RESULTS: Sixty-one participants completed the relapse-prevention phase; 26 discontinued participation (7 varenicline, 19 placebo) and were considered to have relapsed for the analyses; 18 of these had relapsed prior to dropout. At week 52, point-prevalence abstinence rates were 60% in the varenicline group (24 of 40) vs 19% (9 of 47) in the placebo group (odds ratio [OR], 6.2; 95% CI, 2.2-19.2; P < .001). From weeks 12 through 64, 45% (18 of 40) among those in the varenicline group vs 15% (7 of 47) in the placebo group were continuously abstinent (OR, 4.6; 95% CI, 1.5-15.7; P = .004), and from weeks 12 through 76, 30% (12 of 40) in the varenicline group vs 11% (5 of 47) in the placebo group were continuously abstinent (OR, 3.4; 95% CI, 1.02-13.6; P = .03). There were no significant treatment effects on psychiatric symptom ratings or psychiatric adverse events.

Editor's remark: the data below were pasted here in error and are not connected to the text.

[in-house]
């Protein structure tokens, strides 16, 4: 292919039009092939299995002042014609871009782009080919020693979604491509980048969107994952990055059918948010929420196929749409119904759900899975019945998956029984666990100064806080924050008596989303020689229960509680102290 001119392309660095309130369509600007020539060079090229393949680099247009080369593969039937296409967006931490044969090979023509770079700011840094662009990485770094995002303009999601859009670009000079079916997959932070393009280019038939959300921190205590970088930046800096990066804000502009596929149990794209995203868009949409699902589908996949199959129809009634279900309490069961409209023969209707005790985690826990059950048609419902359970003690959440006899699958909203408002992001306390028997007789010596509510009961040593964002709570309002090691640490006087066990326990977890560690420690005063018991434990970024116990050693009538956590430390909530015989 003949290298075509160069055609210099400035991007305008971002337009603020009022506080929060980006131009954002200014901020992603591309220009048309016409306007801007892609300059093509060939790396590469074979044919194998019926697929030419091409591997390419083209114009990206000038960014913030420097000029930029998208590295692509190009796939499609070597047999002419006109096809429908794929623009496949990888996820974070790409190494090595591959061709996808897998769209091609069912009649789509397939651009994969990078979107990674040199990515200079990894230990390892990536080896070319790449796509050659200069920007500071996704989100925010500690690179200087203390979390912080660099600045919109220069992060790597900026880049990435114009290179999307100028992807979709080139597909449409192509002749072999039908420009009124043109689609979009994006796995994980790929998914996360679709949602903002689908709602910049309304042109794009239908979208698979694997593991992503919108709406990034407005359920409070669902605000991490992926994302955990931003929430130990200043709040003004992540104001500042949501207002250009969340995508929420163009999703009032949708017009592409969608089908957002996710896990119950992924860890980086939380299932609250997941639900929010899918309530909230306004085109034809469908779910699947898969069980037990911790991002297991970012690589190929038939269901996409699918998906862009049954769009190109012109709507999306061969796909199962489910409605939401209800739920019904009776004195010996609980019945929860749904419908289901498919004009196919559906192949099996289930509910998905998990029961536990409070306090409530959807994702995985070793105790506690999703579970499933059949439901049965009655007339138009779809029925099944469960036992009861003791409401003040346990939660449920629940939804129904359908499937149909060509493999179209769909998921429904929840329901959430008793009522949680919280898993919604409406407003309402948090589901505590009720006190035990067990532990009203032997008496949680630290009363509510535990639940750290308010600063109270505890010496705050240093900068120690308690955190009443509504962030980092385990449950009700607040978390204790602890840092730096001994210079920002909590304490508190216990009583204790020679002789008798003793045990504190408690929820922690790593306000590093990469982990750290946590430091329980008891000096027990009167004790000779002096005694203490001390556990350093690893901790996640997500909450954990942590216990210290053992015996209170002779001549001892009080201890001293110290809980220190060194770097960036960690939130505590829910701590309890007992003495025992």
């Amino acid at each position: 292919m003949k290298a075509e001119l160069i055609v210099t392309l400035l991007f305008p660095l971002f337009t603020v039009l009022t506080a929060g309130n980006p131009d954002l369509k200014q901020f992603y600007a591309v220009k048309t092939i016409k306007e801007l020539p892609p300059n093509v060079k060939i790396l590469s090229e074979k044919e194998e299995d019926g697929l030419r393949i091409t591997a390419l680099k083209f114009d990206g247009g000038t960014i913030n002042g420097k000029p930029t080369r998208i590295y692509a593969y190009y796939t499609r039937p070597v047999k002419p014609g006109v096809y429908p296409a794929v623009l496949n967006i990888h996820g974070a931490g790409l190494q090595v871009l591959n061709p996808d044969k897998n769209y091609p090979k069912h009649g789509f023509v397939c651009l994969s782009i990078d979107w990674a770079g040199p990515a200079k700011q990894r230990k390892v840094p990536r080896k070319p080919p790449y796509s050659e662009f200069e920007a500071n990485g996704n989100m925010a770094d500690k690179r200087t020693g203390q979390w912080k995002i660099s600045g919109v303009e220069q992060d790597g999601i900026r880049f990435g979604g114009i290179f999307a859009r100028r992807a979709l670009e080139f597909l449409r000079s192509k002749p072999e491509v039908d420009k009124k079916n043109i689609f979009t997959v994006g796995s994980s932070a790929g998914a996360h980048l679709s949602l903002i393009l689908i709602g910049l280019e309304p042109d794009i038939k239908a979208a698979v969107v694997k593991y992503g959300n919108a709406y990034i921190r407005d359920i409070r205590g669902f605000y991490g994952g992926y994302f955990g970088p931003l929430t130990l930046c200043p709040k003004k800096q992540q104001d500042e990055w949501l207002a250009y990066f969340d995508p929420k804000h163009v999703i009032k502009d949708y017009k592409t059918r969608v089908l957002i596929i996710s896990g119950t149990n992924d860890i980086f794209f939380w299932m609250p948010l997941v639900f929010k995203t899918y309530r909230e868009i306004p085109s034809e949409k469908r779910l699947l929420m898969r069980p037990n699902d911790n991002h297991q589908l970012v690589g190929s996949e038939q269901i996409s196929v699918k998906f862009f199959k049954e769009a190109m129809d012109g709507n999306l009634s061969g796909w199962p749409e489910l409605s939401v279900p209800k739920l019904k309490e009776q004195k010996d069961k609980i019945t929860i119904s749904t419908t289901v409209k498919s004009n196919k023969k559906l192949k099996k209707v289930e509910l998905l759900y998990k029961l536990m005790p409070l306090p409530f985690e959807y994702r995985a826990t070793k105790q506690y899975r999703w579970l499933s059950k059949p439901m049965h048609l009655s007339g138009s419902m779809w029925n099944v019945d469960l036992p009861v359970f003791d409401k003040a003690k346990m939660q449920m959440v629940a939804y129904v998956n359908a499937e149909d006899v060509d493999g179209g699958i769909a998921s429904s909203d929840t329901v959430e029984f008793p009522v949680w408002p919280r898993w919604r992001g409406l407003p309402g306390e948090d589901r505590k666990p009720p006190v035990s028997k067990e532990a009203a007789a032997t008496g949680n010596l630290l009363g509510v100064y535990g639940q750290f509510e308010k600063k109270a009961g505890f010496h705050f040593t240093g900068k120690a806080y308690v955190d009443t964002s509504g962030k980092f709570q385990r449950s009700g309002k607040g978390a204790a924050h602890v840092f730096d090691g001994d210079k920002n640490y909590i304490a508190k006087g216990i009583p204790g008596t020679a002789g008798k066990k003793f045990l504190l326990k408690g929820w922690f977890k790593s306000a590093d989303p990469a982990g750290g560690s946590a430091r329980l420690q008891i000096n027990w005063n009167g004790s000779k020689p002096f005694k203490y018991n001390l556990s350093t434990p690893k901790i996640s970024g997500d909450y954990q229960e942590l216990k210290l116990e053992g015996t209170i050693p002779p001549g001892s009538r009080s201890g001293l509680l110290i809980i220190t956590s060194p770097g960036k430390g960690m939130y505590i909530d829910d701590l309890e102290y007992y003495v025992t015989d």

CONCLUSIONS AND RELEVANCE: Among smokers with serious mental illness who attained initial abstinence with standard treatment, maintenance pharmacotherapy with varenicline and cognitive behavioral therapy improved prolonged tobacco abstinence rates compared with cognitive behavioral therapy alone after 1 year of treatment and at 6 months after treatment discontinuation.
TRIAL REGISTRATION: clinicaltrials.gov Identifier: NCT00621777.
OBJECTIVES: This meta-analysis sought to evaluate the efficacy of opioid antagonists in promoting long-term smoking cessation. Post-treatment abstinence was examined as a secondary outcome and effects on withdrawal symptoms, craving and reduced consumption were also explored.
DESIGN: The search strategy for this meta-analysis included clinical trials (published and unpublished data) in the Cochrane Tobacco Addiction Group Specialized Register and MEDLINE.